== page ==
Alternatively, two small holes 92 are drilled into cup edge perimeter 88 (as shown in FIG. 17). Holes 92 are slidably engaged with handle 82. This slidable engagment also allows most of handle 82 to be contained within cup 86 for storage, while allowing handle 82 to be extended away from cup edge perimeter 88 for use as a handle when the fluid filtration units is in its operational configuration. Handle 82 is preferably comprised of stainless steel wire which is bent to form rectangular 81 as shown in FIG. 18. The wire ends 83 are inserted into a metal or teflon sleeve 100 so that rectangle 81 has a continuous perimeter. In this embodiment, rectangle 81 is also bent ninety degrees from the longitudinal axis 84.
FIGS. 15 and 16 disclose cover notch 22 which is located on cover 20. Cover notch 22 allows cover 20 to fit over handle 82 as shown in FIG. 2. Rubber band 28 is nitrile rubber or another flexible and elastic material and is used to retain handle 82 in the liquid filtration unit's stored configuration.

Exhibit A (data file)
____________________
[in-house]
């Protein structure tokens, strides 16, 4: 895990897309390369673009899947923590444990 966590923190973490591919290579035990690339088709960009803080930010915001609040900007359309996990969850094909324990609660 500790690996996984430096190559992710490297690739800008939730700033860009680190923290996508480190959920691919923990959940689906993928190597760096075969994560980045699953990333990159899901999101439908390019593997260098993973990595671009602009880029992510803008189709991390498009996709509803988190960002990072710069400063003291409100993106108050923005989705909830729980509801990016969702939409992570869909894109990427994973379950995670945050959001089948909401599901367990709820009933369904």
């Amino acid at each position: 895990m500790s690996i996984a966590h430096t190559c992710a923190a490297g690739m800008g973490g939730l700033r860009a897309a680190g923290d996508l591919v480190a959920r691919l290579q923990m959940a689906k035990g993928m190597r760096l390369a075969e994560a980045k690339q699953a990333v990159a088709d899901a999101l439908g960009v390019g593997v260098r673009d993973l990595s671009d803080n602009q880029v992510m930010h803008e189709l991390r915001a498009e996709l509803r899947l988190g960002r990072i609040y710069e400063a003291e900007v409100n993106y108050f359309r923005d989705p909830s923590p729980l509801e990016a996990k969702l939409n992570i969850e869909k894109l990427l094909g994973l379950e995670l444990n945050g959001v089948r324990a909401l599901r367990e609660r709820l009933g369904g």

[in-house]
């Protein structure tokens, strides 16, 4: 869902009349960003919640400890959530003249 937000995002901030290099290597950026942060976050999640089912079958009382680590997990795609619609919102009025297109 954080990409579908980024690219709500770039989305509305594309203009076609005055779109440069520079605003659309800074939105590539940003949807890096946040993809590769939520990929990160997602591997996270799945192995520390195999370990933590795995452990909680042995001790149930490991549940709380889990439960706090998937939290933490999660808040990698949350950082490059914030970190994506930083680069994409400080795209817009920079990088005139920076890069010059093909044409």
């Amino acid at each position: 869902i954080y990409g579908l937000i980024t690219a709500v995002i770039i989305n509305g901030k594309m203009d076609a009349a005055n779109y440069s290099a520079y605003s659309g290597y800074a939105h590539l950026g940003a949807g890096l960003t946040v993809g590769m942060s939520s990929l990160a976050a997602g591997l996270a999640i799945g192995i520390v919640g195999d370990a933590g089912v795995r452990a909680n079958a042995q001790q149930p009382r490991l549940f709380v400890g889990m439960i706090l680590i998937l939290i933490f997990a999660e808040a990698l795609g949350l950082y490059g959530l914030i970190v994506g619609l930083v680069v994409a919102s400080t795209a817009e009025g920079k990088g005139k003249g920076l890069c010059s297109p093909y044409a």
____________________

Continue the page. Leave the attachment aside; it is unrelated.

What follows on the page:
The above described embodiments of this invention are merely descriptive of its principles and are not to be limiting. The scope of this invention instead shall be determined from the scope of the following claims, including their equivalents. For the purpose of the following claims, a spiral is defined (in addition to its common meaning) as substantially a gyre lying generally within one plane.
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|U.S. Classification||210/238, 210/494.2, 210/494.1, 210/494.3, 210/282, 210/473|
|Cooperative Classification||Y02A20/214, C02F1/003|
|Apr 15, 1991||AS||Assignment|
Owner name: AQUARIAN WATER CO., A CORP. OF MONTANA
Free format text: ASSIGNMENT OF ASSIGNORS INTEREST.;ASSIGNOR:CEATON, PETER F.;REEL/FRAME:005686/0221
Effective date: 19910325
|Jul 28, 1995||FPAY||Fee payment|
Year of fee payment: 4
|May 26, 1999||FPAY||Fee payment|
Year of fee payment: 8
|Dec 10, 2003||REMI||Maintenance fee reminder mailed|
|May 26, 2004||LAPS||Lapse for failure to pay maintenance fees|
|Jul 20, 2004||FP||Expired due to failure to pay maintenance fee|
Effective date: 20040526